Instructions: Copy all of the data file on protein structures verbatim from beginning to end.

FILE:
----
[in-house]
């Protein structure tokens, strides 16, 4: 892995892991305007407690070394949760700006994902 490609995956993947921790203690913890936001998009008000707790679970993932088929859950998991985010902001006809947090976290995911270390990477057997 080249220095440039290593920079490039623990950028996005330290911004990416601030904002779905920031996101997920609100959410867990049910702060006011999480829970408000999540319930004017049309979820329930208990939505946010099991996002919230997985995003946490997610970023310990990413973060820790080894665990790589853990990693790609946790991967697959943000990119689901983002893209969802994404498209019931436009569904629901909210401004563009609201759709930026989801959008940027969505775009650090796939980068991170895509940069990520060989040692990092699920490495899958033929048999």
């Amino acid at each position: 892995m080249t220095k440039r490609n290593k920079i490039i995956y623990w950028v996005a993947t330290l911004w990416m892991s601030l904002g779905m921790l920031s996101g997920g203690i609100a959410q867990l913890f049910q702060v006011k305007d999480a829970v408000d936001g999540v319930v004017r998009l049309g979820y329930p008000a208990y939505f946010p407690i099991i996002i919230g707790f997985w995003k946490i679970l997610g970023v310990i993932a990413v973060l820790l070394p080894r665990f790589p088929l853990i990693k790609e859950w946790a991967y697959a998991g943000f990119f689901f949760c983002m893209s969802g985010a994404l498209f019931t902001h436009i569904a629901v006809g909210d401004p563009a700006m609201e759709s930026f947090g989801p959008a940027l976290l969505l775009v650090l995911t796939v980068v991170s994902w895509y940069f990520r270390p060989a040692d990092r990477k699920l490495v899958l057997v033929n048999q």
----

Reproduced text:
[in-house]
């Protein structure tokens, strides 16, 4: 892995892991305007407690070394949760700006994902 490609995956993947921790203690913890936001998009008000707790679970993932088929859950998991985010902001006809947090976290995911270390990477057997 080249220095440039290593920079490039623990950028996005330290911004990416601030904002779905920031996101997920609100959410867990049910702060006011999480829970408000999540319930004017049309979820329930208990939505946010099991996002919230997985995003946490997610970023310990990413973060820790080894665990790589853990990693790609946790991967697959943000990119689901983002893209969802994404498209019931436009569904629901909210401004563009609201759709930026989801959008940027969505775009650090796939980068991170895509940069990520060989040692990092699920490495899958033929048999």
């Amino acid at each position: 892995m080249t220095k440039r490609n290593k920079i490039i995956y623990w950028v996005a993947t330290l911004w990416m892991s601030l904002g779905m921790l920031s996101g997920g203690i609100a959410q867990l913890f049910q702060v006011k305007d999480a829970v408000d936001g999540v319930v004017r998009l049309g979820y329930p008000a208990y939505f946010p407690i099991i996002i919230g707790f997985w995003k946490i679970l997610g970023v310990i993932a990413v973060l820790l070394p080894r665990f790589p088929l853990i990693k790609e859950w946790a991967y697959a998991g943000f990119f689901f949760c983002m893209s969802g985010a994404l498209f019931t902001h436009i569904a629901v006809g909210d401004p563009a700006m609201e759709s930026f947090g989801p959008a940027l976290l969505l775009v650090l995911t796939v980068v991170s994902w895509y940069f990520r270390p060989a040692d990092r990477k699920l490495v899958l057997v033929n048999q």